In this way, China, however, differed from other countries as here bureaucrats were selected for high government offices and a competitive system was introduced to recruit talented youth who would sit examinations and only after passing these would they be appointed as high officials or absorbed into the aristocracy and thereby assume the privileged status.
In a democratic system, the whole situation changes because this system ended the monopoly of aristocracy who were replaced by those who had merit and intelligence. It affected the working of the administration because the officials were now loyal to the state and not the rulers. During the colonial rule in India, the British Government introduced the competitive examination system for civil servants in the subcontintent who were responsible for administering government affairs throughout the British rule.
These bureaucrats reputed as honest and incorruptible maintained the control of the Raj and worked efficiently. As a result, these colonial institutions sustained the authority of the British over India.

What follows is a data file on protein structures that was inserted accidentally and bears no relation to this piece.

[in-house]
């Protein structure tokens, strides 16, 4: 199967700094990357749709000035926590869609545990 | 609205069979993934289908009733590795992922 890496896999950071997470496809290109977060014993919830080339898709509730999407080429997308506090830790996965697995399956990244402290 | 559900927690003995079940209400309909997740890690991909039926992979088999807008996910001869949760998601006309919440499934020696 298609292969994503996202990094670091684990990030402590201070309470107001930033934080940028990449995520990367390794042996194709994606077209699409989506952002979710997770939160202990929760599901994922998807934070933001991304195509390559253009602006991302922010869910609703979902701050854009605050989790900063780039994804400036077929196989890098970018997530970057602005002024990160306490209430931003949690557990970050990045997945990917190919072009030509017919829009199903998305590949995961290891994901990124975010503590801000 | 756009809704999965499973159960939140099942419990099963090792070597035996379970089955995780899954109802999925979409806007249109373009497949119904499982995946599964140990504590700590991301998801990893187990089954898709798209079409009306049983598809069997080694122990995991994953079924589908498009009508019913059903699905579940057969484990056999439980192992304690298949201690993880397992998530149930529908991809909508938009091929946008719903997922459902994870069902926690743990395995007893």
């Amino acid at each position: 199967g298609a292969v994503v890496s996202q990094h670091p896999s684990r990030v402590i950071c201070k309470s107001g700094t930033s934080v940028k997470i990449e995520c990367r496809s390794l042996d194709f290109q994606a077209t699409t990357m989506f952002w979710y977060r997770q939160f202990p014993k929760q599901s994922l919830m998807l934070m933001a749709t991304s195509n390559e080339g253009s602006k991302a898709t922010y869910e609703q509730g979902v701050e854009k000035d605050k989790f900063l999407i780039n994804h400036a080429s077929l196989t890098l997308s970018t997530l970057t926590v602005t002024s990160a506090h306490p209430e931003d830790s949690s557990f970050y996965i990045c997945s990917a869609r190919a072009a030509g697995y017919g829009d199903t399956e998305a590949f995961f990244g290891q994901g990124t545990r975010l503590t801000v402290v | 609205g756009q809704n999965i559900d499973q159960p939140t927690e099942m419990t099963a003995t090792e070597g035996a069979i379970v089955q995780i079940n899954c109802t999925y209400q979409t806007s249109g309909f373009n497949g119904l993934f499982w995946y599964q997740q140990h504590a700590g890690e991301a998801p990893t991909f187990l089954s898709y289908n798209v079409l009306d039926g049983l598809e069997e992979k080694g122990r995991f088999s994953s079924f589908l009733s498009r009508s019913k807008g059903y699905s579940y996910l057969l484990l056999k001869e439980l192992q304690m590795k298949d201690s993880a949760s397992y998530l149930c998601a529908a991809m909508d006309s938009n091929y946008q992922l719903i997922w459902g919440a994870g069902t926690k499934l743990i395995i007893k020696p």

In countries where the democratic system is stable and strong, state institutions are independent to govern the country. Generally in elections, people elect their leaders not only based on merit but also on propaganda and popularity. In the presence of mediocre leadership, the state institutions continue to run the affairs of the country uninterrupted.
Mediocrity can only be adjusted if the state institutions are strong and efficient.
In case of Pakistan, we inherited colonial state institutions in which the office holders are selected on the basis of their high merit and intelligence.
However, gradually our ruling classes distorted the working of these institutions, when competitive examinations and their high standard was deteriorated through lateral entry of individuals appointed from outside on the basis of sycophancy, nepotism and favouritism which polluted the working of these institutions.